In my life, lists are a crucial part of how I maintain order. I have yet to transition to fully digital planners so a physical notebook is still my go-to for shopping lists and agendas. This is the same with my writing. Sometimes a scene will begin the creative process. A character will encounter something and I write it out. That scene might get linked to other existing scenes, or inspire further creations which stem from it. Generally, I write a few chapters before truly beginning to outline what's occurred and what I foresee. Planning for me usually involves certain key events that take place, not so much a trajectory of character growth, although that works its way in as well.
Often times, I find that the way a character develops ties into the overarching idea of the story I'm crafting. I don't initially imagine an end-goal for the character as a state of mind: more as a culmination of all the events coming to a head. That culmination is what my characters ultimately have to find meaning in. The more I consider this, the more it seems like my personal style is one that favours a 'based on life' approach. People in real life must roll with whatever happens to them, a lot of which they have no control over. The decisions made during such circumstances shape our natures as we witness the consequences .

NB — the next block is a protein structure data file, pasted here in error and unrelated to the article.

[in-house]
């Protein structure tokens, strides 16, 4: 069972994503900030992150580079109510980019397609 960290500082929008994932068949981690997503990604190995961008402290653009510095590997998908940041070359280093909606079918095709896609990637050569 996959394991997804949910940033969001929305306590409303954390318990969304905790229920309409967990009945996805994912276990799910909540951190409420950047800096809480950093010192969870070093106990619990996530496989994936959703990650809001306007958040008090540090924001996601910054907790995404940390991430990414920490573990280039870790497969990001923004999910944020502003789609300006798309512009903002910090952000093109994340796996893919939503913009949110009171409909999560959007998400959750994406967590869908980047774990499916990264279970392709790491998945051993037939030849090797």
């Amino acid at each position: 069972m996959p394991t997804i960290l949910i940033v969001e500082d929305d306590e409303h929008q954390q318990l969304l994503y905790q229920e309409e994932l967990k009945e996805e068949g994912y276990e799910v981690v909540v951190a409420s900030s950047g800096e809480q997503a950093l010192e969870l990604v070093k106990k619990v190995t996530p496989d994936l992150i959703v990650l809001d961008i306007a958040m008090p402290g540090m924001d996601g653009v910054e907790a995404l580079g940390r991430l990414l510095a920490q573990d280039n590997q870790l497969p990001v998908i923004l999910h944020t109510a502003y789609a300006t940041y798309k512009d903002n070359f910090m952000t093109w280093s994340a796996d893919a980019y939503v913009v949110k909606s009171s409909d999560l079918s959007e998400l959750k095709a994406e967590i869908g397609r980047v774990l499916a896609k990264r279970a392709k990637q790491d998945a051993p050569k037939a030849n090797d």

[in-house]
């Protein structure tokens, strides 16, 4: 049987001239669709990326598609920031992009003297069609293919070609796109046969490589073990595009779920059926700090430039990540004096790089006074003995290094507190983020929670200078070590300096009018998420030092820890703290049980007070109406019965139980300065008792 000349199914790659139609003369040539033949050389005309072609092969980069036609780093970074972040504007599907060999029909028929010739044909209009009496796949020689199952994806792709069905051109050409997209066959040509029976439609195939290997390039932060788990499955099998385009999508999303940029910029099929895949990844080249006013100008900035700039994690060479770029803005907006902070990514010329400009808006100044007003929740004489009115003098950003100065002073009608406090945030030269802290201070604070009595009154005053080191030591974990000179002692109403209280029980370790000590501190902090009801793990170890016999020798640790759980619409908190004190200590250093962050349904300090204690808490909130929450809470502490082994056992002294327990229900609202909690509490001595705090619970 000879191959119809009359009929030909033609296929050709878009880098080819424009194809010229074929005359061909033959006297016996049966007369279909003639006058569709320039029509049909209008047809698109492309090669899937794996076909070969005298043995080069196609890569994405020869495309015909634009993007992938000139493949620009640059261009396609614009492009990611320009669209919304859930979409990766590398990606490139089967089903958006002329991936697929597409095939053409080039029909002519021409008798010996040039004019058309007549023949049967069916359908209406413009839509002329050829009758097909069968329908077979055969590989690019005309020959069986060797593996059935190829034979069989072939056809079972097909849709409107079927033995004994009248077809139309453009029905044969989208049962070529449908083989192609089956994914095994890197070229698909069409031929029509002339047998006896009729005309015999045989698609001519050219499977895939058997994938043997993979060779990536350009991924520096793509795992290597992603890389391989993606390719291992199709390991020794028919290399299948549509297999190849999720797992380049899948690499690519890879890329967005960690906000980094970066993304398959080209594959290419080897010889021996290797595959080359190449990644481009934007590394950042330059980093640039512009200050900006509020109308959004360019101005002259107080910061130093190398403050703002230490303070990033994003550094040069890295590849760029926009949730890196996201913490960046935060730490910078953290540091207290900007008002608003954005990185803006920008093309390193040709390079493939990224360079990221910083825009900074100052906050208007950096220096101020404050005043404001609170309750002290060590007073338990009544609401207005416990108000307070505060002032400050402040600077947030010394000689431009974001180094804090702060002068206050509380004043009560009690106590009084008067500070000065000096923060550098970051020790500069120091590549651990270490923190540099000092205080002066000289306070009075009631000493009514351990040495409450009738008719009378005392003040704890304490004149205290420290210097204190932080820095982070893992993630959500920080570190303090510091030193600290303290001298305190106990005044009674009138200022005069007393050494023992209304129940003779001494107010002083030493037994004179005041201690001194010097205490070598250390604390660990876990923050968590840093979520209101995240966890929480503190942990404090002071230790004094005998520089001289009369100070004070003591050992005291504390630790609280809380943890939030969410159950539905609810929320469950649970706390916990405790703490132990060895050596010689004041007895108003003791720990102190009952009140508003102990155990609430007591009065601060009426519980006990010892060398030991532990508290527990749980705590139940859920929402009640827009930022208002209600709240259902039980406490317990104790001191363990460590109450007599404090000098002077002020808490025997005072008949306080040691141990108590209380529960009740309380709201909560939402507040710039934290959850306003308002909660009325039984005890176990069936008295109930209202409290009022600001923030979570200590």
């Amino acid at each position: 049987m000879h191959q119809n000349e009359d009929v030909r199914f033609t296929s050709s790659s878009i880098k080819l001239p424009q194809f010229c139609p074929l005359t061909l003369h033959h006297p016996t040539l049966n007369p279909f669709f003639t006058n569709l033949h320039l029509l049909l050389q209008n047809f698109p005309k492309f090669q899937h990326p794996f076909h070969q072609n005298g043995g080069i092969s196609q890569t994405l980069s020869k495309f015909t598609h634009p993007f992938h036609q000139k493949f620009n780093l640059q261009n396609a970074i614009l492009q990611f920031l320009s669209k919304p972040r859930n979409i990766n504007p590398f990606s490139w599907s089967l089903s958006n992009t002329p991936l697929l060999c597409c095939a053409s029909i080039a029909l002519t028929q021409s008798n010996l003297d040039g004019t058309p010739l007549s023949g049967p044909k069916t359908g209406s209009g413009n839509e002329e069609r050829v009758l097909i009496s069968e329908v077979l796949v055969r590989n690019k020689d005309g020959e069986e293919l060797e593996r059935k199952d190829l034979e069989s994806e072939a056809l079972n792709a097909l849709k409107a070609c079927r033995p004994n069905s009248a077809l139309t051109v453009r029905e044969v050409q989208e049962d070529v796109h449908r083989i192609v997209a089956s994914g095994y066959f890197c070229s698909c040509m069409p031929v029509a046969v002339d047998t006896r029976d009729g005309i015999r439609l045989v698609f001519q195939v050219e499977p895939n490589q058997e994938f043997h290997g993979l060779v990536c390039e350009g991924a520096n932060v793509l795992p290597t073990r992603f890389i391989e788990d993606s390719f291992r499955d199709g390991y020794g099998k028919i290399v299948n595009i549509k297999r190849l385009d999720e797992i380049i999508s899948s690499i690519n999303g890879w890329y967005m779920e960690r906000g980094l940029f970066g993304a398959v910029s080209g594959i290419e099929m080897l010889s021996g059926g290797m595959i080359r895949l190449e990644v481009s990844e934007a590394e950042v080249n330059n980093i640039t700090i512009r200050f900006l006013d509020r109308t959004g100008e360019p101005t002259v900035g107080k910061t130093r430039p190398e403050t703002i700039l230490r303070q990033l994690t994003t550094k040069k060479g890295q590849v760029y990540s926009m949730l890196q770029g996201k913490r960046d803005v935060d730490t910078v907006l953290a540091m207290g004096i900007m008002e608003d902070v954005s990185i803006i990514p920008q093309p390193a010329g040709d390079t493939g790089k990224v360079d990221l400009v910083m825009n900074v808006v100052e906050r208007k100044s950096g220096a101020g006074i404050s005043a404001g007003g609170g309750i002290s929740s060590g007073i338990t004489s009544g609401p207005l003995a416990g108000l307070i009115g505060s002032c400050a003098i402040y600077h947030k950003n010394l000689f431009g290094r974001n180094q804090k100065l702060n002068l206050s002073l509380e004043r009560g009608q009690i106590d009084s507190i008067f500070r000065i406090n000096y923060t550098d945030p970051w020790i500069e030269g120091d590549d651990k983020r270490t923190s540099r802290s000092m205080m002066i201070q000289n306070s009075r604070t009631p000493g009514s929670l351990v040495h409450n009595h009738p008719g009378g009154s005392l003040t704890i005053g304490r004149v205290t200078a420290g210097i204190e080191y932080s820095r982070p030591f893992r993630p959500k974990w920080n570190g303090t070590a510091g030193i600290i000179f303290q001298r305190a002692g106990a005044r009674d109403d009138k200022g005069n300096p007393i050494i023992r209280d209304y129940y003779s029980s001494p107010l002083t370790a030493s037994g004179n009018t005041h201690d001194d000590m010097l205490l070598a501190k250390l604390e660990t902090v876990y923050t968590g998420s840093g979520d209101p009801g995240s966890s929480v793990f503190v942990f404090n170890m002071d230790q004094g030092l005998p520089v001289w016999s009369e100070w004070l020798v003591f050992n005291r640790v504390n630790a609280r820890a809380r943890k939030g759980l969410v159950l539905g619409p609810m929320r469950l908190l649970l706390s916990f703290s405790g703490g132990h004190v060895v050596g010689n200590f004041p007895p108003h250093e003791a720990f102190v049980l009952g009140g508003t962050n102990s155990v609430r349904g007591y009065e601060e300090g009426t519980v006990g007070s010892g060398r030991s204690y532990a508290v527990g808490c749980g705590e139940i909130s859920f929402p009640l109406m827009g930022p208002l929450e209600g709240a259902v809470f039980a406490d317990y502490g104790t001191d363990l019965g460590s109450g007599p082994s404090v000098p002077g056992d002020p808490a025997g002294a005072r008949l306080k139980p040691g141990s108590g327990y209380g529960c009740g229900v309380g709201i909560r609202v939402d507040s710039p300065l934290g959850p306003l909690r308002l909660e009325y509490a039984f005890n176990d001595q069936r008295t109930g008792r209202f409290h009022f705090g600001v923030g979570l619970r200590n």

Writing is a strange beast. It combines the desire for control with empathy for people. I love all of my characters, yet I am not always nice to them. It's a strange state – an awareness that strife fosters growth and a wider understanding of the world, while encouraging sympathy in united experience. We've all faced hardship – will continue to face it – and stories enable us to explore the hardships of others. Sharing stories is about this learning, free of the danger/pain that comes from directly experiencing the challenge. Even fiction set in fantastical realms is tied to human experience and can, therefore, offer profound insight into our daily lives. How to tell hat story is up to the author, and clearly organising the thoughts that go into is crucial to effective storytelling.
Lists and their purpose are, perhaps not surprisingly, on my mind due to the approach of the holidays. How do you utilise them in your own life? If you write, how do you plan out a story and its characters? Do you, or is yours a process of pure spontaneity? Whatever your method or preferences, I want to wish you all a warm and happy December!